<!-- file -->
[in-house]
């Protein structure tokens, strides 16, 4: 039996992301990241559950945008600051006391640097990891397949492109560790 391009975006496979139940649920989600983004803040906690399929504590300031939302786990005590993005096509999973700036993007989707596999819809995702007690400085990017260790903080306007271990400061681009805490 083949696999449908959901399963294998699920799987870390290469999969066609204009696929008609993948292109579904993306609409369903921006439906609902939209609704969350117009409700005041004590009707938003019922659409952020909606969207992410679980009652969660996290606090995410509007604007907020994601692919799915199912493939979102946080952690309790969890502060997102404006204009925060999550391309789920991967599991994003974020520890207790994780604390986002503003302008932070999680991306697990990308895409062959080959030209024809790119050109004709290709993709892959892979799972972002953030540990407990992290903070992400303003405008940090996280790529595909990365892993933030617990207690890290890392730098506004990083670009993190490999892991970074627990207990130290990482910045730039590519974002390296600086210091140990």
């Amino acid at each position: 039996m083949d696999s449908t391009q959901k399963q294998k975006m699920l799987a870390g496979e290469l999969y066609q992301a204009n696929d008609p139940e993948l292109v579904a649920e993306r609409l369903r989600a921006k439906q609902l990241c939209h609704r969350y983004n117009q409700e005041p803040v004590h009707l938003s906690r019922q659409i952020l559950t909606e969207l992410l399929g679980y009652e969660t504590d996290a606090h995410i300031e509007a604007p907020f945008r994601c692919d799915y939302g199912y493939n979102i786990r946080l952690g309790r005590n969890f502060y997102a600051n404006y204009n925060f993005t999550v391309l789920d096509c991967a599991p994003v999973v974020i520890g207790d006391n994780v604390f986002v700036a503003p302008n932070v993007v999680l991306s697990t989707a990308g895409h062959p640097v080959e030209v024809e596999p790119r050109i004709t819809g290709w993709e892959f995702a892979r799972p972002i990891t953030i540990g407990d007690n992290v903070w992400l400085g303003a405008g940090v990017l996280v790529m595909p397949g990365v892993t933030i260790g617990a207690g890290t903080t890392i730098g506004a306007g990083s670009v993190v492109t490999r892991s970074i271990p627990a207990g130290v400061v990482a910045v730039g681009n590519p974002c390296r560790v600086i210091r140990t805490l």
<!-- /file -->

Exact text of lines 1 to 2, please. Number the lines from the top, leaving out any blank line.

[in-house]
């Protein structure tokens, strides 16, 4: 039996992301990241559950945008600051006391640097990891397949492109560790 391009975006496979139940649920989600983004803040906690399929504590300031939302786990005590993005096509999973700036993007989707596999819809995702007690400085990017260790903080306007271990400061681009805490 083949696999449908959901399963294998699920799987870390290469999969066609204009696929008609993948292109579904993306609409369903921006439906609902939209609704969350117009409700005041004590009707938003019922659409952020909606969207992410679980009652969660996290606090995410509007604007907020994601692919799915199912493939979102946080952690309790969890502060997102404006204009925060999550391309789920991967599991994003974020520890207790994780604390986002503003302008932070999680991306697990990308895409062959080959030209024809790119050109004709290709993709892959892979799972972002953030540990407990992290903070992400303003405008940090996280790529595909990365892993933030617990207690890290890392730098506004990083670009993190490999892991970074627990207990130290990482910045730039590519974002390296600086210091140990």